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FDA mulls blood risk of Canadian mad cow


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WASHINGTON, Jul 21, 2003 (United Press International via COMTEX) -- A recent report of a Canadian case of mad cow disease has prompted the Food and Drug Administration to ask U.S. blood banks to assess how many donors they would lose if the agency banned people who had spent a substantial amount of time in Canada from donating blood.

The concern is variant Creutzfeldt-Jakob disease, a fatal brain illness humans can acquire from eating beef infected with mad cow disease, could be unwittingly transmitted via blood transfusions. The potential for this to occur in the United States was raised in late May when Canadian authorities reported a cow in the province of Alberta had tested positive for mad cow disease.

Dr. Jay Epstein, director of the FDA's office of blood research and review, speaking at a meeting of the agency's transmissible spongiform encephalopathies advisory committee, said the agency had requested blood banks conduct residential travel surveys to estimate the number of donors that would be lost if restrictions were imposed on people who had lived or spent time in Canada. Several blood organizations have signaled their support for this, he noted.

"This discussion actually started...when the Canadian cow was discovered (May 20)," Dr. Louis Katz, president of America's Blood Centers, a network of blood banks located in 46 U.S. states and Quebec, Canada, told United Press International.

Since then, "people at FDA and people at blood centers have been discussing what information we want and how best to collect it," he said.

One concern is a Canadian ban could drastically limit the number of people who could donate, as "a substantial number of people," particularly in the northern and mid-western states, have spent a substantial amount of time in Canada, Katz said. He noted they do not yet have a good estimate of the number of donors a Canadian ban would affect.

Epstein, speaking via FDA spokeswoman Lenore Gelb, emphasized the agency is not currently considering putting a Canadian restriction in place.

"Our current thinking is the available data do not support a change in policy at this time," he said. The FDA wants to have the data on the impact of such a ban "just in case."

If anyone were infected with vCJD by Canadian beef, it could be years before cases are detected as people can carry the illness for 10 years or more before symptoms develop.

If the agency thought it was prudent to restrict people who had spent a lengthy amount of time in Canada from donating blood, they first would put the question to one of their advisory committees, Gelb said.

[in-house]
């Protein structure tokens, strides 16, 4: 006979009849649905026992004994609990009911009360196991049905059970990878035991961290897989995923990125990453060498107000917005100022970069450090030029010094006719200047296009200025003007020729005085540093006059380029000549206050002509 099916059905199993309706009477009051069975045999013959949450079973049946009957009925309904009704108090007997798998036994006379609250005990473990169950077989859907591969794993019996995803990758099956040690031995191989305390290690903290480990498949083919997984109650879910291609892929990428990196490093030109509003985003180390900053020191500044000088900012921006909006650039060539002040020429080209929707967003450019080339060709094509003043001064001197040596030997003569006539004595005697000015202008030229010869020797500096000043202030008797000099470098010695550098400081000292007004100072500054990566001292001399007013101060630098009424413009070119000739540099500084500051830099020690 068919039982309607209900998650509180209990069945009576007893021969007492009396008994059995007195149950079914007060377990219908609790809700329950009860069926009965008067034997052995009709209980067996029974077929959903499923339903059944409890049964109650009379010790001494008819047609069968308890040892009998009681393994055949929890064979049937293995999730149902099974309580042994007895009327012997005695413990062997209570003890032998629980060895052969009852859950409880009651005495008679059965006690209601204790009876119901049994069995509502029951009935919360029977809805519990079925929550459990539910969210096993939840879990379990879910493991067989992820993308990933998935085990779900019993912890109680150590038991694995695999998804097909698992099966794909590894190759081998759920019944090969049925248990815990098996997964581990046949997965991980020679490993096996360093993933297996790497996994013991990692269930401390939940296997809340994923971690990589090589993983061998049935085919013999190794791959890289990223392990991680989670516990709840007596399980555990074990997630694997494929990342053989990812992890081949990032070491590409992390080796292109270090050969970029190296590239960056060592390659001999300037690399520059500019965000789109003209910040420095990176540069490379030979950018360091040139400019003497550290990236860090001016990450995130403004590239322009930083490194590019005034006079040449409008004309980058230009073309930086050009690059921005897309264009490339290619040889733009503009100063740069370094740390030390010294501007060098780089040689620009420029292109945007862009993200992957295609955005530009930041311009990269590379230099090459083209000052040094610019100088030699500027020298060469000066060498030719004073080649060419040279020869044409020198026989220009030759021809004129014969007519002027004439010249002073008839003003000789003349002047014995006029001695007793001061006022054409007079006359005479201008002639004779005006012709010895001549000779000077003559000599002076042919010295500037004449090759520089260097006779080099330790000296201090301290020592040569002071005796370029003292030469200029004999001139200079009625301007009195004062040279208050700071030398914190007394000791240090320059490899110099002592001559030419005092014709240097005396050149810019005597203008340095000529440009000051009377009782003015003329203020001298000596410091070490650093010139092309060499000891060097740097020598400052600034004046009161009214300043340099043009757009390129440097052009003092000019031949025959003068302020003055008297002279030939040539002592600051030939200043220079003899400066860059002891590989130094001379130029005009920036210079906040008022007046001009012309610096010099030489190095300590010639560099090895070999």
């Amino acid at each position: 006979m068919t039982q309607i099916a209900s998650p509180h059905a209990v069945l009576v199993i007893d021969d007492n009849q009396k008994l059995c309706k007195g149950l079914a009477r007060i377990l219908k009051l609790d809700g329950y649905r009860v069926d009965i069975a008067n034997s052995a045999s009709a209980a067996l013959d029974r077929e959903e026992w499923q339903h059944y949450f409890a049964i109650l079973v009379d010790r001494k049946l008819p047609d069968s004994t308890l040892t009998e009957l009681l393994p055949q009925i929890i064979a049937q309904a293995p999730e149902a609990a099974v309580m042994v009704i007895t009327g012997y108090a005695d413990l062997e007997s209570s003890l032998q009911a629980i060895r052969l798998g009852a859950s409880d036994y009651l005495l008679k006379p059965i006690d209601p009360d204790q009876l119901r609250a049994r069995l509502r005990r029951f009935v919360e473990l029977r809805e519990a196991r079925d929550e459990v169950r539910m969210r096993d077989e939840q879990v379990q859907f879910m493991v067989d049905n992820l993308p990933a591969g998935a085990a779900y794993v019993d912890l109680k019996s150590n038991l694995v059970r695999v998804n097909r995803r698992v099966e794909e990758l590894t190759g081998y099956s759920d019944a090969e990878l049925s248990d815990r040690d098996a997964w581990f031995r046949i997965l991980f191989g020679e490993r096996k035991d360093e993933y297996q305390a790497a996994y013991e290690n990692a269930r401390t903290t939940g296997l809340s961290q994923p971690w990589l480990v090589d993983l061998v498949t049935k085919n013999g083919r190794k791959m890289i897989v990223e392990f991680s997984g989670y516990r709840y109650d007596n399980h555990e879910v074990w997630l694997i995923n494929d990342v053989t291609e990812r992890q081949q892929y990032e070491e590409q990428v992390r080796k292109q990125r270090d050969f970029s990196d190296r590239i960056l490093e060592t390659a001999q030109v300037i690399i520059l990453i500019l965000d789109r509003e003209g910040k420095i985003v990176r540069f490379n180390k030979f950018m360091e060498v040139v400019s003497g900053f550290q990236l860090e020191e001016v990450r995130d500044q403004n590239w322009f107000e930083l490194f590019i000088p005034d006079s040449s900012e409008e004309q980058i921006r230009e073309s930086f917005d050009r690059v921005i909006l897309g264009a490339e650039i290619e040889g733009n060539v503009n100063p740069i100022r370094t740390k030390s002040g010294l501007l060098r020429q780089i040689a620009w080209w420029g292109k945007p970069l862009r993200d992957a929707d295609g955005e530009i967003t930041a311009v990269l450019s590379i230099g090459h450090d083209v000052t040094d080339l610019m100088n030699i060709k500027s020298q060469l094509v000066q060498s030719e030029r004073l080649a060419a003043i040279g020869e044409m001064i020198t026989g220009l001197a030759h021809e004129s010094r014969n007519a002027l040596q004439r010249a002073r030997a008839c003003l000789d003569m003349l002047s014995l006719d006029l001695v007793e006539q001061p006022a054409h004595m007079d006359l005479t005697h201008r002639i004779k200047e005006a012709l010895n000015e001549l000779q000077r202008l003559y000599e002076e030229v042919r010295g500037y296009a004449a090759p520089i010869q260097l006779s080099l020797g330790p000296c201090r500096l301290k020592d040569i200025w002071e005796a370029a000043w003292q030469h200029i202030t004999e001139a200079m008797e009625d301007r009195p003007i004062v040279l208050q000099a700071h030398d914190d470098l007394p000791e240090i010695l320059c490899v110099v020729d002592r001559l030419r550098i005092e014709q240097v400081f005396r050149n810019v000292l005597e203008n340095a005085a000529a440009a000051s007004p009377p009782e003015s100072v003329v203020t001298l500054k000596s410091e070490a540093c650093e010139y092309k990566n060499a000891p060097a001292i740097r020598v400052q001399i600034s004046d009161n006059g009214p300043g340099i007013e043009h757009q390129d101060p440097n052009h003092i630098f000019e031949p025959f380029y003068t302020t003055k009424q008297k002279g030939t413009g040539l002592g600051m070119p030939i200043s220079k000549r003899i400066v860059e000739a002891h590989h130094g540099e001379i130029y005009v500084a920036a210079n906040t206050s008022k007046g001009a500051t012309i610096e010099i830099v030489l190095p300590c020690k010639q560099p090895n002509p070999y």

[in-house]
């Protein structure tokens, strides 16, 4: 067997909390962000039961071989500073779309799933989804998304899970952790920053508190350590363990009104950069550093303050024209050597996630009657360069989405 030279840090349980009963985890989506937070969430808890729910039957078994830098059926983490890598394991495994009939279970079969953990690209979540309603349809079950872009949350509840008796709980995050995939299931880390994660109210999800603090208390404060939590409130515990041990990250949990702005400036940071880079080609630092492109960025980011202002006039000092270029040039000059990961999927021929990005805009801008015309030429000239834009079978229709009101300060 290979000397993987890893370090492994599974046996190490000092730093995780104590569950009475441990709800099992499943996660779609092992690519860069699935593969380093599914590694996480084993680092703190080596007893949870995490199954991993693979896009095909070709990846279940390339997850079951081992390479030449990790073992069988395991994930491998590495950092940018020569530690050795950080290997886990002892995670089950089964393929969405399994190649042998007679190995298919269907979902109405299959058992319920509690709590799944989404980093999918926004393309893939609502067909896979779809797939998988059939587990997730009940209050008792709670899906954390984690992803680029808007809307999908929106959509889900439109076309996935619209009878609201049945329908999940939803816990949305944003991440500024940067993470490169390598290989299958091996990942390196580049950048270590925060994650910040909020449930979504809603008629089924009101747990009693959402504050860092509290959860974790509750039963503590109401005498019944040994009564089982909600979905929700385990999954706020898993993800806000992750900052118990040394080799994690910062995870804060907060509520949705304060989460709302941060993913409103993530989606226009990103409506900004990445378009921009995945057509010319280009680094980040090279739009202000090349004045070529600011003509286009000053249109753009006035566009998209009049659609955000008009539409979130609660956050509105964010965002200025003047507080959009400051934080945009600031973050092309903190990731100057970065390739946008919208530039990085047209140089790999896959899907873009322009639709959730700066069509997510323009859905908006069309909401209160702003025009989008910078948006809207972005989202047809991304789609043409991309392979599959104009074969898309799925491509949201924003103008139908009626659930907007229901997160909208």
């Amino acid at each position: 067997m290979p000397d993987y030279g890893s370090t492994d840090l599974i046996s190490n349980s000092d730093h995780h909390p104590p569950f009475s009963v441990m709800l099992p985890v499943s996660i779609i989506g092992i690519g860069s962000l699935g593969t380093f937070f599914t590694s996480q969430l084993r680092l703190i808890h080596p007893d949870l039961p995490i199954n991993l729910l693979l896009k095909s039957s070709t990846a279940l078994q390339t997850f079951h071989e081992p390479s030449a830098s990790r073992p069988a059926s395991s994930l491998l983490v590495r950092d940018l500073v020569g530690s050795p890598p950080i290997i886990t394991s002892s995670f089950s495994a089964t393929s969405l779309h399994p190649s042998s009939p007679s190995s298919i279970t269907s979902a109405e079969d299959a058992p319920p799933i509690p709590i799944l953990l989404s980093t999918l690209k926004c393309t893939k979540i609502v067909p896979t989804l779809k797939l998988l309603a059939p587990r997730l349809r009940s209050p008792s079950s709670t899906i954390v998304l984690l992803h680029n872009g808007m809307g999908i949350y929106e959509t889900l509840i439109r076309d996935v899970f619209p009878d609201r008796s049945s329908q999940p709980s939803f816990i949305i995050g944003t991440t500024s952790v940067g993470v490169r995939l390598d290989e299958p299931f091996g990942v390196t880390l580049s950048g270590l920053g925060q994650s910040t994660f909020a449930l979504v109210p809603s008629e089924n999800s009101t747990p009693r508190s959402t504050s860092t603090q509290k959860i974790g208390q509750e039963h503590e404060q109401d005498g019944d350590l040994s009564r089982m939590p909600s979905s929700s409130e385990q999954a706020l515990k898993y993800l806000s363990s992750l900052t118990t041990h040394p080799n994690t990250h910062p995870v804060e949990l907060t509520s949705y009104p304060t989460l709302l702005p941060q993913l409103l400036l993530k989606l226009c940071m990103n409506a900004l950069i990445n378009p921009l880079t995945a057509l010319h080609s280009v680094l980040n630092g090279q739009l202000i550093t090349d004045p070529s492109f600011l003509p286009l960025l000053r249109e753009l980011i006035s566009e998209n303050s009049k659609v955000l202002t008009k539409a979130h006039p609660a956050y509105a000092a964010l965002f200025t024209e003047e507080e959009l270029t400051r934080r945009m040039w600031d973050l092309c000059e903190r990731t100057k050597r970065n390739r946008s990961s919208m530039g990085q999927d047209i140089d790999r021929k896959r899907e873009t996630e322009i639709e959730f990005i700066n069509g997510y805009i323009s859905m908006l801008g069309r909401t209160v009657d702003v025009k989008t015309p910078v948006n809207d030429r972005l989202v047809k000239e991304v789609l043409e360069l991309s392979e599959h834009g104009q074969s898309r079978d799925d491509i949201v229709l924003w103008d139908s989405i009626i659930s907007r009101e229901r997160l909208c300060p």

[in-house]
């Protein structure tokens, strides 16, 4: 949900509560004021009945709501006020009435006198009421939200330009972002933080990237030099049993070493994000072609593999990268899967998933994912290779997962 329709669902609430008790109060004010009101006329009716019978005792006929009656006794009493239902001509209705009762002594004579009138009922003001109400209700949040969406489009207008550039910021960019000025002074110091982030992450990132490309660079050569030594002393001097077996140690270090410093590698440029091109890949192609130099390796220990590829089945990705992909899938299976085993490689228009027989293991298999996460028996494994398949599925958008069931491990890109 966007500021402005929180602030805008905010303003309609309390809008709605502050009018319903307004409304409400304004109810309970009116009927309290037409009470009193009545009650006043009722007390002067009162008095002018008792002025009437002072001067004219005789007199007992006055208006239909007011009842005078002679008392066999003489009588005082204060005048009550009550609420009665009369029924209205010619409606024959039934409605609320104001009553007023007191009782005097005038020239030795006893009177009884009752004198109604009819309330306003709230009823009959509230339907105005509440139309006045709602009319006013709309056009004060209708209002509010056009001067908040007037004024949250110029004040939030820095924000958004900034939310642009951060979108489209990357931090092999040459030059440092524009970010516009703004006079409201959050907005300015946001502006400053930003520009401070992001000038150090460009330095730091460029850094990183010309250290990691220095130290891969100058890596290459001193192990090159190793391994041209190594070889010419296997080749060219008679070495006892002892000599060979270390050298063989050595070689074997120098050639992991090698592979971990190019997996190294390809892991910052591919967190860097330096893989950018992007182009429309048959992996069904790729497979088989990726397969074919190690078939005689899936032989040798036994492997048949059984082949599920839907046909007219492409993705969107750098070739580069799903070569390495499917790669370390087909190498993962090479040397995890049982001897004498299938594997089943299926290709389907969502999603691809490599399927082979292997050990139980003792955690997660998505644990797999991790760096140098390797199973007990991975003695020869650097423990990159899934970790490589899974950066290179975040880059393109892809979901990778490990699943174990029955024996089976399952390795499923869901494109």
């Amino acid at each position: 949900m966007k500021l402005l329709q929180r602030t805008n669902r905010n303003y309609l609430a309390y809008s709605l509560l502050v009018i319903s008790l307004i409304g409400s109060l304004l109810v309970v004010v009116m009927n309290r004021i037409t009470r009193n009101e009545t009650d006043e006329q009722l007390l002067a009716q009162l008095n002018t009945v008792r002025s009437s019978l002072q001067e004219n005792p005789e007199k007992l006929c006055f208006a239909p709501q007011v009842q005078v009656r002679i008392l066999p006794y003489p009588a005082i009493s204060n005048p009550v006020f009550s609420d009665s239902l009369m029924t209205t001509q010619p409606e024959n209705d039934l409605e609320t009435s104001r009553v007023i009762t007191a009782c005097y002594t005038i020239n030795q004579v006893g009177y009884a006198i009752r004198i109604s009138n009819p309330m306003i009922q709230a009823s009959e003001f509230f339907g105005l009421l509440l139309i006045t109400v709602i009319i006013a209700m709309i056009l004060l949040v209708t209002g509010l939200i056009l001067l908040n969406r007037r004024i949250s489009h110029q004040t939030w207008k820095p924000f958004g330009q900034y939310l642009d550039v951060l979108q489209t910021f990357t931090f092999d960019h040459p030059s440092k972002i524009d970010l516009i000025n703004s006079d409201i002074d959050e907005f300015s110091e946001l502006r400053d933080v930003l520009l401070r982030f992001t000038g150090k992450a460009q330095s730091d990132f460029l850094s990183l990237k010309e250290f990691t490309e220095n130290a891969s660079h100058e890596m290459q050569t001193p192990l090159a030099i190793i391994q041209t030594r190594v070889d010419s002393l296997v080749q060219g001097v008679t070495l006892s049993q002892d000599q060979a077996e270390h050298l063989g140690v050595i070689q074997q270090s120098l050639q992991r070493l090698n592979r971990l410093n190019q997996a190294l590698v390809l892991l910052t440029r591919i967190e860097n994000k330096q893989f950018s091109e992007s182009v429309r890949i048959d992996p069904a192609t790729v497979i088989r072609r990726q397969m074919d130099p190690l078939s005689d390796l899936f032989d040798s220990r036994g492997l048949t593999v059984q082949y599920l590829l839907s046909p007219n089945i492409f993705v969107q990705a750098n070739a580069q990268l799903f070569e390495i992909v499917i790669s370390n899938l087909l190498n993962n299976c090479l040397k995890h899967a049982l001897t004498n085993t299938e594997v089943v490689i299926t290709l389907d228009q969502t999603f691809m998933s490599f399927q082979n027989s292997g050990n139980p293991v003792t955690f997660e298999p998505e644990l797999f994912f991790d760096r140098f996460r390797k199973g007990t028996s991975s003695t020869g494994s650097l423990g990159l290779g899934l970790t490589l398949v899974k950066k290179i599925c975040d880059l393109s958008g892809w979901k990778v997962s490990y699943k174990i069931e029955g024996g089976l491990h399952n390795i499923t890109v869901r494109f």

No case of CJD has ever been conclusively linked to a blood transfusion but studies in animals have shown it is theoretically possible to transmit the disease via blood, according to the World Health Organization. For that reason, the FDA has banned people who spent three months or more in the United Kingdom or five years or more in Europe from donating blood in the United States. Beginning in the mid-1990s, more than 100 people in the United Kingdom and several individuals in various European countries contracted vCJD after eating beef tainted with mad cow disease.

All of those infected with vCJD eventually die from the brain-wasting disease as there is no treatment.

"Until more scientific information about blood safety is available or a test is found to diagnose people who may carry vCJD, the main way to lower the theoretical risk of vCJD in blood is through deferral of donors who might have eaten contaminated beef products," the FDA said in a statement posted on its Web site.

The agency estimated deferring the U.K. and European donors reduces the risk by 90 percent, while not unduly limiting the blood supply.

So far, blood banks have not begun issuing a survey, Katz said. It would be fairly easy to collect information on how much time donors have spent in Canada, but the blood banks are considering whether it would be appropriate to collect similar information for other countries so they do not have to repeat the survey every time a country reports its first case of mad cow disease.

If the FDA decides to impose restrictions on donors who have spent time in Canada, Katz said he would expect it to be in accord with European restrictions and require that people had spent a considerable amount of time there, such as five years, due to the low-risk of a single case of mad cow disease.

In the meantime, Katz said the blood supply is safe with regard to vCJD. "The precautionary measures we've taken in the U.S. are adequate," he said.

Other deadly risks of blood transfusions, such as being given the wrong blood type, are much bigger concerns than vCJD, he said.

The ideal situation would be to have a test that could screen blood donations for vCJD, but Katz said that remains years away. By the time a reliable test is developed the outbreak of vCJD in the United Kingdom might have nearly disappeared and there could be no real use for a screening test, he said.

Copyright 2003 by United Press International.

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